[When companies get too successful to fast, this often happens…]
Does this ever happen to you? A person that you’ve known forever, maybe since you were kids, suddenly becomes very wealthy? Winning the lottery , inheritance, bought out by Google, etc.?
And then suddenly, it changes them? They start acting all weird?
They suddenly get all twitchy and paranoid? And suddenly, you don’t feel like you know them anymore?
It happens all the time. And it’s pretty understandable. A huge, sudden increase in wealth is what Shakespeare calls “outrageous fortune”. It’s hard to know what to do when it strikes. It’s completely outside of what we think of normal experience. And not everybody is good at handling it.
The thing is, outrageous fortune doesn’t just happen to individuals, it also happens to organizations.
Microsoft, Google, Apple, Facebook all experieneced a kind of success at a rate that would make Rockefeller, Carnegie and Ford gasp. And we seem to live in era where it happens more than ever.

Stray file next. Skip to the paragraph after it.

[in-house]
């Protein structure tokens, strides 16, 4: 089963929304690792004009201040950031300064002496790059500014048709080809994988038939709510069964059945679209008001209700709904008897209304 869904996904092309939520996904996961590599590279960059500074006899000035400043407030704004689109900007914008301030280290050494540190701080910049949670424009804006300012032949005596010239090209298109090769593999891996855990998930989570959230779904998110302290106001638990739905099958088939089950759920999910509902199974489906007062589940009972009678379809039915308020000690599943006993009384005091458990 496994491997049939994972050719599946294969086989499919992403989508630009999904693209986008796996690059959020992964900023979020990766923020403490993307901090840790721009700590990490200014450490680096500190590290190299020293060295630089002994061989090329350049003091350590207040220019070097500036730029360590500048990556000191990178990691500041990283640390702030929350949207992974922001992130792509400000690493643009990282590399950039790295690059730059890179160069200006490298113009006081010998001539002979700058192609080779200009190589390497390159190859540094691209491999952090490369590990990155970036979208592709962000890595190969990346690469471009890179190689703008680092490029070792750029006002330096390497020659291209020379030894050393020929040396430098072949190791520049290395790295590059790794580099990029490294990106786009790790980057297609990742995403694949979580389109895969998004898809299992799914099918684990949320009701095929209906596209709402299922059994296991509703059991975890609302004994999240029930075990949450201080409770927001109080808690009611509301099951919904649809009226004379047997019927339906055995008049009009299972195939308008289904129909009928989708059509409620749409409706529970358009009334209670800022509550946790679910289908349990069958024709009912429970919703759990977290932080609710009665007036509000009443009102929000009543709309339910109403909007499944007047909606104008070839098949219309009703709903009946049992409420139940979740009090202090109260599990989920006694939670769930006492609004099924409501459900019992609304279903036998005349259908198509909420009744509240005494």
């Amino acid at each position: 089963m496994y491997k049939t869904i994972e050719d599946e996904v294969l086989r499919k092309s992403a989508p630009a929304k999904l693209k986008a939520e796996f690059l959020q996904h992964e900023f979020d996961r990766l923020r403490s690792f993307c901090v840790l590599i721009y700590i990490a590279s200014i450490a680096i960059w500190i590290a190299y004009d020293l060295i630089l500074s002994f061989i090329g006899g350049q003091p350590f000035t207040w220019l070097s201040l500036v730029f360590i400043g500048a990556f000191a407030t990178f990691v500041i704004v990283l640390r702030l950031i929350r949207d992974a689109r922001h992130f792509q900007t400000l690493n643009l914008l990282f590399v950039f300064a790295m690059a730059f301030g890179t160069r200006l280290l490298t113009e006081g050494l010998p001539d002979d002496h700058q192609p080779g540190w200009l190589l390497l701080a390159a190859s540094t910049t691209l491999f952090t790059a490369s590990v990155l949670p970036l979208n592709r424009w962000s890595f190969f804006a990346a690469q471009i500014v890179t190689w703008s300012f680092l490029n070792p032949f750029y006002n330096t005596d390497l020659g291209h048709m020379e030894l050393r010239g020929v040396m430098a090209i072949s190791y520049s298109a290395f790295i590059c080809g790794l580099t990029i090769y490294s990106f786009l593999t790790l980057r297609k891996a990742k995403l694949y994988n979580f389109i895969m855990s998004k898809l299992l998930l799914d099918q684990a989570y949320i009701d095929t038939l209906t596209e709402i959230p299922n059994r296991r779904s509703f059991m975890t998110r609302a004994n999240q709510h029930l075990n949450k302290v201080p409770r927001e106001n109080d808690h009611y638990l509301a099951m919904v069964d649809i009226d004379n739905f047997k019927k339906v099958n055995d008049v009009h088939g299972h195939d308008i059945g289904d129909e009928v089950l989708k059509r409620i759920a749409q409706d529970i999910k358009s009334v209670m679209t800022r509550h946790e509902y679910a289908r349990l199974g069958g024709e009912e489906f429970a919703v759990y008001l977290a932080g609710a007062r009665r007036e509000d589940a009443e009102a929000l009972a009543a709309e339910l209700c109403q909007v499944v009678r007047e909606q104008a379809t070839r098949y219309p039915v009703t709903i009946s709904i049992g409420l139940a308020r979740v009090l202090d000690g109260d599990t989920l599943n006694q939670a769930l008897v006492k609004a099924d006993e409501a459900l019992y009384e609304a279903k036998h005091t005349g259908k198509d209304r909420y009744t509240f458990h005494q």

Sure, like individuals, some companies remain relatively sane when outrageously good fortune strikes, and some companies go crazy bonkers and dysfunctional. The latter rarely ends happily.
The ones that do stay normal are the ones who have a very strong sense of “Culture”, of who they are. They have a very clear idea of what matters and what they stand for.
Individual human beings have to learn how to know and love themselves. Ditto with even the most powerful of corporations.
This is why “Culture” has become such a hot topic in business literatureg. This is why comapanies experienceing rapid growth have to pay such close attention to it.
Where to start? I read Harvard Business Reveiw for new articles on the subject. Also, Zappos CEO Tony Hsieh (disclosure: he’s a good friend and ally of gapingvoid) has a REALLY terrific book on the subject.
This is an area of the business that gapingvoid will be spending more and more time on in 2014. I think we all will.
It may have been a decade or two since my English degree, but I can assure you that “fortune” in Shakespeare’s sense means destiny, like in “fortune teller” rather than “Fortune 500”. Ergo “Outrageous Fortune” means a violently fickle destiny, not an awesome jackpot